Japan beer tax cheer? New policy predicted to spur product innovation and boost traditional brews

By Pearly Neo

- Last updated on GMT

Japan’s plan to reduce the gap in taxes levied on the three main beer categories in the country is expected to first stimulate rapid new product innovation across the board, then also deliver a boost to the traditional beer segment in the long run. ©Getty Images
Japan’s plan to reduce the gap in taxes levied on the three main beer categories in the country is expected to first stimulate rapid new product innovation across the board, then also deliver a boost to the traditional beer segment in the long run. ©Getty Images

Related tags Japan Beer Tax

Japan’s plan to reduce the gap in taxes levied on the three main beer categories in the country is expected to first stimulate rapid new product innovation across the board, then also deliver a boost to the traditional beer segment in the long run, according to both manufacturers and analysts.

The country is looking to standardise the taxation imposed on the three main beer segments in Japan: Regular traditional beer (50% malt or more) which is currently being taxed more than the others, Happoshu (low-malt beers with less than 25% malt content) and New genre beer (non-malt beers, uses peas or corn, also known as Third beer).

The end-goal here is to unify the taxes for all three categories over the course of five years until October 2026 to reach a ‘flat rate’ of JPY54.25 (US$0.52) per 350ml.

Japan’s National Tax Agency initiated the implementation of this strategy in October 2020, rolling out the first stage of its plan which was to reduce the taxation on regular beer from JPY77 (US$0.74) to JPY70 (US$0.67) per 350ml. New genre beers saw an increase of JPY9.8 (US$0.094) from JPY28 (US$0.27) to JPY37.80 (US$0.36) per 350ml, whereas happoshu stayed the same for now.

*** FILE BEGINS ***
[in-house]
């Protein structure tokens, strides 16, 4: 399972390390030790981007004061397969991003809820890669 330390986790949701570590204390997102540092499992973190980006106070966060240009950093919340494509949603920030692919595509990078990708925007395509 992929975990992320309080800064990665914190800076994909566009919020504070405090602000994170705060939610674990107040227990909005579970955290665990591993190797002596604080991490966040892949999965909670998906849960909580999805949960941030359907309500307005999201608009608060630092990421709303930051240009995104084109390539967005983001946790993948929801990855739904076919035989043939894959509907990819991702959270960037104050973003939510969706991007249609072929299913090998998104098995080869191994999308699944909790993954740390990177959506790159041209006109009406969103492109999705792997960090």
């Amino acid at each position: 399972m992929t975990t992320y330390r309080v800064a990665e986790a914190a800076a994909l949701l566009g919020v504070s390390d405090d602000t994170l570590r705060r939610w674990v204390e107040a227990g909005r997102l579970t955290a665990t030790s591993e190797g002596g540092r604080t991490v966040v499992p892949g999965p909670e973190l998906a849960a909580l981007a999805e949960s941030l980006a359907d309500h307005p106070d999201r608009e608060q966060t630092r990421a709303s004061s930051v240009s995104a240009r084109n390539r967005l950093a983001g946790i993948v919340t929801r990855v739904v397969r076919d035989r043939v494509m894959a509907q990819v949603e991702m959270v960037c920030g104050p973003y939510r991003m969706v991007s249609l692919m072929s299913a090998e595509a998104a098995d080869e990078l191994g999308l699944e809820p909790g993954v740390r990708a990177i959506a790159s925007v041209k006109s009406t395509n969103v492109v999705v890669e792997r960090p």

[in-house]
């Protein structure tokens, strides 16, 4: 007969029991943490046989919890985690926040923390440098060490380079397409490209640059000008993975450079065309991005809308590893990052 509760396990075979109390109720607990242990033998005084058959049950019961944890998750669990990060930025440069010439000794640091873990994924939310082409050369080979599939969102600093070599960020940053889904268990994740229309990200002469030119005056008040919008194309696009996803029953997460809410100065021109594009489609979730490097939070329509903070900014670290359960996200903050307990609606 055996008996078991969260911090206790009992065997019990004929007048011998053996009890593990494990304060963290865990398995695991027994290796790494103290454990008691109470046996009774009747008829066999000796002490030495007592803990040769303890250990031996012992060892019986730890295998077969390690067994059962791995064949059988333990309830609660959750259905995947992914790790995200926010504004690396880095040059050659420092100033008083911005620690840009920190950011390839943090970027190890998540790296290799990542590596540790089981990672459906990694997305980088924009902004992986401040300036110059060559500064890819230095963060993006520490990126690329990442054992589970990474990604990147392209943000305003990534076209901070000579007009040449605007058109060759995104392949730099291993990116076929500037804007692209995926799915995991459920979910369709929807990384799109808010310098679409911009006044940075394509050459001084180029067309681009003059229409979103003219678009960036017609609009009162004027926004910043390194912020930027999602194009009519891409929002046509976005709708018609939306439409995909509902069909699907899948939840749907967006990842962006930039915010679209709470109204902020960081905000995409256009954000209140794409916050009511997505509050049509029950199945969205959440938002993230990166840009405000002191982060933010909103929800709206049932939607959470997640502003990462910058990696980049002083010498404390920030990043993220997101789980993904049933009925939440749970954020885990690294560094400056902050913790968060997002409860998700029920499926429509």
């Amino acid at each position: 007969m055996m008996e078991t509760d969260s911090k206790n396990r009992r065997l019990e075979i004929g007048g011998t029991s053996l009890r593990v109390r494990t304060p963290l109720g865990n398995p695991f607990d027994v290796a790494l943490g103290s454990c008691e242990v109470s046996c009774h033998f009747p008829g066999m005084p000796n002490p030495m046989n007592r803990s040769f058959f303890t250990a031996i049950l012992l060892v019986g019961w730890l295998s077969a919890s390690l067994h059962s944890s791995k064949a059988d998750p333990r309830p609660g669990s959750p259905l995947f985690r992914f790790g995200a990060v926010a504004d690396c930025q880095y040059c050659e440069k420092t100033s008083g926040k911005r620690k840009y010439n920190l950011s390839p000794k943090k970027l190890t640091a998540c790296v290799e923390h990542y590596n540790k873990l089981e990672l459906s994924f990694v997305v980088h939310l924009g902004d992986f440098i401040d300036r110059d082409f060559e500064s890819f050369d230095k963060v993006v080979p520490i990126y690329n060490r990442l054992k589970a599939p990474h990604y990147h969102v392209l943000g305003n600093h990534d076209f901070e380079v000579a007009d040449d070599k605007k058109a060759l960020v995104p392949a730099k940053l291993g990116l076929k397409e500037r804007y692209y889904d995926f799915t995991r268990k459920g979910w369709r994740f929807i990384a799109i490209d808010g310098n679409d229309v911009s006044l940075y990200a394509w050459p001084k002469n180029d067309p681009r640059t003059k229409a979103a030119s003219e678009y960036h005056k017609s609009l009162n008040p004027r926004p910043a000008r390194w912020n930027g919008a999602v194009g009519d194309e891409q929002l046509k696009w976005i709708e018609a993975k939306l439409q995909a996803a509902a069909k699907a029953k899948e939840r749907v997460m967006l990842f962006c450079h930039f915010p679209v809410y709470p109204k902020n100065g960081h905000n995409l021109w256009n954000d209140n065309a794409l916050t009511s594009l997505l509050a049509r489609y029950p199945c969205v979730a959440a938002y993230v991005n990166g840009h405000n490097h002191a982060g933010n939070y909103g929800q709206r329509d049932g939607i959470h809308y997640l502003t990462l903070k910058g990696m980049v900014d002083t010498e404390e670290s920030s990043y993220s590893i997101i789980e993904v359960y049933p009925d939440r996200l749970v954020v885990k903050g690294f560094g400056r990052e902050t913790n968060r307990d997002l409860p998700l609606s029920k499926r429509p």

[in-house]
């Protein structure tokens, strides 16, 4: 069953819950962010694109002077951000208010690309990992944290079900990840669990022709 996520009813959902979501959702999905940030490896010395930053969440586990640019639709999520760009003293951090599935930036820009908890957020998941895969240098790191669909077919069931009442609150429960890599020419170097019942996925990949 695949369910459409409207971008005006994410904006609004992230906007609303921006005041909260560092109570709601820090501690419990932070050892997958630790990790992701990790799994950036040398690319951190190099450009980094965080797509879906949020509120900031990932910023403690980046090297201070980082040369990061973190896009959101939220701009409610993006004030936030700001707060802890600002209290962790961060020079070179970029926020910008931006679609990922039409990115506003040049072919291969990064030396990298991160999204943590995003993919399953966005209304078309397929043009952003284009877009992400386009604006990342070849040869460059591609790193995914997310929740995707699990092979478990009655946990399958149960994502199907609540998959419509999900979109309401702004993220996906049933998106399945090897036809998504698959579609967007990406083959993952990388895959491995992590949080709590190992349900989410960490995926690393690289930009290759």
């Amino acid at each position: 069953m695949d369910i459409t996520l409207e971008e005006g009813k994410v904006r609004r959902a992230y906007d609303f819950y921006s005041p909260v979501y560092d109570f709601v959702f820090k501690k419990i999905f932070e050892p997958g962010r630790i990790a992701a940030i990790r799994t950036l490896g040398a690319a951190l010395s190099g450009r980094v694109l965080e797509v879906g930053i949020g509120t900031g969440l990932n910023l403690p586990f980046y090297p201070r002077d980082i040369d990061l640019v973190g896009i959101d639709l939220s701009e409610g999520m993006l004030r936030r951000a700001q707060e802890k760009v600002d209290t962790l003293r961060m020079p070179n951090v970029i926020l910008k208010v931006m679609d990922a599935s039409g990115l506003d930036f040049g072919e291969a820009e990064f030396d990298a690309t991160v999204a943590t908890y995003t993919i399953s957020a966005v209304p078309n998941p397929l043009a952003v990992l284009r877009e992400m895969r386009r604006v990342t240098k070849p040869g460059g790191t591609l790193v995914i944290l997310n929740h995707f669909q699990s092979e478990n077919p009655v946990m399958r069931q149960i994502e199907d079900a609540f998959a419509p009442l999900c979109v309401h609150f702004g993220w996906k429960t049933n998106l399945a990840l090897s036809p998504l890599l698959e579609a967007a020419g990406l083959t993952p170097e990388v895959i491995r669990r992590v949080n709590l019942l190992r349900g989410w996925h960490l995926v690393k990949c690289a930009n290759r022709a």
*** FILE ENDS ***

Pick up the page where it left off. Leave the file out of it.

According to market analysis firm Fitch Solutions, more revisions are expected come October 2023 and October 2026, moving towards the conversion of tax rates for all three categories.

More crucially, this tax unification is expected to have the important impact of spurring new, more widespread innovation across the entire Japanese beer market.

“Historically, Japanese brewers have brewed happōshu and new genre beers to avoid the steep tax brackets placed on regular beer [pushing] the development and successful commercialisation of beer-like beverages with lower malt content,”​ Fitch Solutions Food and Drink Analyst Brice Dunlop said.

“The standardisation of tax rates, [however] will lead to manufacturers shifting their focus from developing products that have lower tax, exploring opportunities for innovation across all categories.”

Local beer brewery giants Kirin and Sapporo have also taken the same view, believing that this tax unification will serve as a push forward to expand opportunities for all the categories.

“[We believe] that the tax reduction for beer will expand innovation and growth of this category,”​ said Kirin spokesperson Ataka Takashima.

“We initially assumed that New genre would see a decrease in sales volume due to the tax revision, [but now] believe that sales will continue to be strong, [better] than we had predicted [initially].

This is because new-genre beers continue to perform well even after the liquor tax revision due to lifestyle concerns caused by COVID-19.

Many Japanese consumers are attracted to alternative beers like New genre and Happoshu due to the lower alcohol content and absence of malt (believed to be healthier), whilst still maintaining a similar taste to beer.

Kirin’s innovations include its Hon-Kirin and Tanrei Green Label Happoshu products and its Nodogoshi nama New genre product - all amongst some of the first alternative beer products released in the country. The firm reported a 6% increase in New genre sales throughout the pandemic period.

Sapporo Public Relations Manager Junko Fukuchi concurred, saying that Japanese consumers are constantly looking for brands that can ‘Offer products with new values, whether through a new functional benefit, or selling an experience or story’​.